Dr. Jerry Thomas was inspired by his grandparents to work hard in school, and he learned early on the value of a good education. His passion for learning and mentoring is the driving force behind his career.
Thomas, a Waldo native and SAU alum, is now director of the program at SAU which he credits with helping him when he was younger.
“I was in the Upward Bound program myself. The academic support and encouragement I received helped me stay focused and achieve my goals,” said Thomas. “Because of that, I want to help other young students to do the same.”
Being such a strong advocate for lifelong learning, it is no surprise that Thomas’ academic credentials are impressive. He earned a Bachelor of Science in history and a Master’s of Education in agency counseling from SAU. He is also a proud alumnus of Louisiana Tech University in Ruston, where he earned a Master’s of Arts degree in history. Earlier this year, Thomas received a doctorate from Texas A&M University in Educational Administration.
In this most recent step in his academic journey, Thomas chose a topic for his dissertation that is close to his heart.
“The title of my dissertation was, ‘Factors Promoting the Academic Success of African American Males,’ and I saw this as an opportunity to inspire the students I serve,” said Thomas. “The purpose of it was to explore the experiences of African American males in order to obtain their perceptions of the contributing factors for them enrolling and persisting in college.”
He did not take much time off after researching his topic before putting it to use. After successfully writing a grant and being awarded $2,000 from the Arkansas Black Hall of Fame Foundation, he plans to use the money to encourage first generation African American male high school students to complete high school and enroll in college. He said he will make sure these students receive information about financial aid, are well prepared for and complete the ACT test, and learn college admissions procedures.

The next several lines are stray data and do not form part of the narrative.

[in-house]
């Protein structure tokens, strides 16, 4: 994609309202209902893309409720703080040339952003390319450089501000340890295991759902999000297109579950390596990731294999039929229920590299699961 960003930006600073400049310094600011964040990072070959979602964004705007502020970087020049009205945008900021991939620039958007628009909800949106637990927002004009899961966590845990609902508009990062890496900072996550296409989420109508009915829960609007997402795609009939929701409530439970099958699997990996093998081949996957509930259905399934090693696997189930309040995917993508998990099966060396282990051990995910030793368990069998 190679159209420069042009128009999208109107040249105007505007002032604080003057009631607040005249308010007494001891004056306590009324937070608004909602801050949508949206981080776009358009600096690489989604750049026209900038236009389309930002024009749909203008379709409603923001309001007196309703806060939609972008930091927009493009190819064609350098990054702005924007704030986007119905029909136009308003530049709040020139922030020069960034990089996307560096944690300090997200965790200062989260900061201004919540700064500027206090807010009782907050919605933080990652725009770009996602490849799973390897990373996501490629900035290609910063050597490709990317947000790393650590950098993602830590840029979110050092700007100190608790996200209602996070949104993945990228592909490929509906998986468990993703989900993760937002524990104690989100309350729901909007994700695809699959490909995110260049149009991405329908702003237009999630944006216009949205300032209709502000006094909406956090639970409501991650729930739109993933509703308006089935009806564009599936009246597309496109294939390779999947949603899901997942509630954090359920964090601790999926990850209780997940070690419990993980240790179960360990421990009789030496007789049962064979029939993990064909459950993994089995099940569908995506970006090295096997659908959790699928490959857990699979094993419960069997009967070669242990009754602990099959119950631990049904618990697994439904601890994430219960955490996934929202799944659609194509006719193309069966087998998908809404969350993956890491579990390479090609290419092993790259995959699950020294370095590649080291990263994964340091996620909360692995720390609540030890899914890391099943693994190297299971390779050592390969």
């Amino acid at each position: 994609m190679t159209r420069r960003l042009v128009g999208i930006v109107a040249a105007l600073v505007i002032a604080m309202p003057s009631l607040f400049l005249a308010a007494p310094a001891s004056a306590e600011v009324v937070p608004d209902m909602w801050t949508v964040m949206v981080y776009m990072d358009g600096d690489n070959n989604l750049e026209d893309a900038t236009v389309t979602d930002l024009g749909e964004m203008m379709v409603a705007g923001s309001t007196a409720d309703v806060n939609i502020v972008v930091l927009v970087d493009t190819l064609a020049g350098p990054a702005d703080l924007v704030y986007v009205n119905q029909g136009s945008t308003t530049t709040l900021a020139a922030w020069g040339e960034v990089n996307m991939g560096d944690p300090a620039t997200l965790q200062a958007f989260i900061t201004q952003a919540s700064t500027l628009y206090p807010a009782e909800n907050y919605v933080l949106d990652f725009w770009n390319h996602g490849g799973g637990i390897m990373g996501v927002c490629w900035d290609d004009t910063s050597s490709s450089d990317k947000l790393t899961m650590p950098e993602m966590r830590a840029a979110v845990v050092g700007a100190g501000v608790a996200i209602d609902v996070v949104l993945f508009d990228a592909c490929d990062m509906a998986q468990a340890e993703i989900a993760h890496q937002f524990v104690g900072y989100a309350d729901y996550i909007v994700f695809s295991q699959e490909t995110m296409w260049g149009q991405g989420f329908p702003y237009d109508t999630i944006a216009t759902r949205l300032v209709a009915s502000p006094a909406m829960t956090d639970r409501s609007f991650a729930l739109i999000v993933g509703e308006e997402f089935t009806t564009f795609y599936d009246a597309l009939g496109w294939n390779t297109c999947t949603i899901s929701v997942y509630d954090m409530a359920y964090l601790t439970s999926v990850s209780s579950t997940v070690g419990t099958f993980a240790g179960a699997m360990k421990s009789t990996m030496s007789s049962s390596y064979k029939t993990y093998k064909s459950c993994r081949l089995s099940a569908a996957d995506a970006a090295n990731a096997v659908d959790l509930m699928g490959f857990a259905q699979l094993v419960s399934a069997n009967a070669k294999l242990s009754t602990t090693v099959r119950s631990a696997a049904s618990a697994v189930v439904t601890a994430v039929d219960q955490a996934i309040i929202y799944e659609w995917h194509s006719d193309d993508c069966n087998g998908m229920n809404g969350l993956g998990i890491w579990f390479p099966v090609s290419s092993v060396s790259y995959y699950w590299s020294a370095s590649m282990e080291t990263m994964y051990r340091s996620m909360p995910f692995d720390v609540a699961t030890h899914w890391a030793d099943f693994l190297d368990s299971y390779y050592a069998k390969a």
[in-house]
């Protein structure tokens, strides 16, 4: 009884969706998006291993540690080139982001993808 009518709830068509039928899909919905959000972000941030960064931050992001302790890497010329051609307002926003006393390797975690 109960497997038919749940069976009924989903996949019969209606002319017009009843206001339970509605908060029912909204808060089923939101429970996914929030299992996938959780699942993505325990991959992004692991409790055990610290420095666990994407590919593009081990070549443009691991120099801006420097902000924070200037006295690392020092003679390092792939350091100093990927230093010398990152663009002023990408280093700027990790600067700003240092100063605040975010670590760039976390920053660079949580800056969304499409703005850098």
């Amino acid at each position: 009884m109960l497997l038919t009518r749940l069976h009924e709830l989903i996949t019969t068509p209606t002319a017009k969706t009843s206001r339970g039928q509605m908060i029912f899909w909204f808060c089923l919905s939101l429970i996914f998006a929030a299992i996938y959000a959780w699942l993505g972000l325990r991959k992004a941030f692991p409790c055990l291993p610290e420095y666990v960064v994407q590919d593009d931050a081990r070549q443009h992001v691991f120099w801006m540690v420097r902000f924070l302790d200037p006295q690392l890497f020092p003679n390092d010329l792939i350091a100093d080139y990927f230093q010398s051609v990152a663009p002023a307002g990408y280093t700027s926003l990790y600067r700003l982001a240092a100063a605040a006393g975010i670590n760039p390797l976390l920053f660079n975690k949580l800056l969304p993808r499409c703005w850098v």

The Upward Bound program is one of eight federally funded TRiO programs. It provides fundamental support to participants in their preparation for college entrance. Thomas said that the biggest challenge in running the program is procuring government funding. For the past several years, the SAU U.B. program has been level-funded, which means they are expected to provide the same or even additional services for the students with the same amount of funding. And they have to constantly convince the government that the SAU program is achieving its goals and working.
“We work tirelessly lobbying Congress each year to get the point across that the Upward Bound program is a key factor in the success of the students we serve,” said Thomas. “So far, our efforts have worked to help the U.B. program continue to provide academic support for students in southwest Arkansas for more than 47 years.”
Thomas’ tasks can be daunting, but he stays physically and spiritually active to ward off stress. He exercises several times a week and is the director of the youth choir at his church.
“My faith in God keeps me grounded spiritually, and I work with a wonderful group of people at SAU who are not just co-workers, but are like my family,” said Thomas.
Thomas is married to Dr. Carlotta Wells, and together they have six children.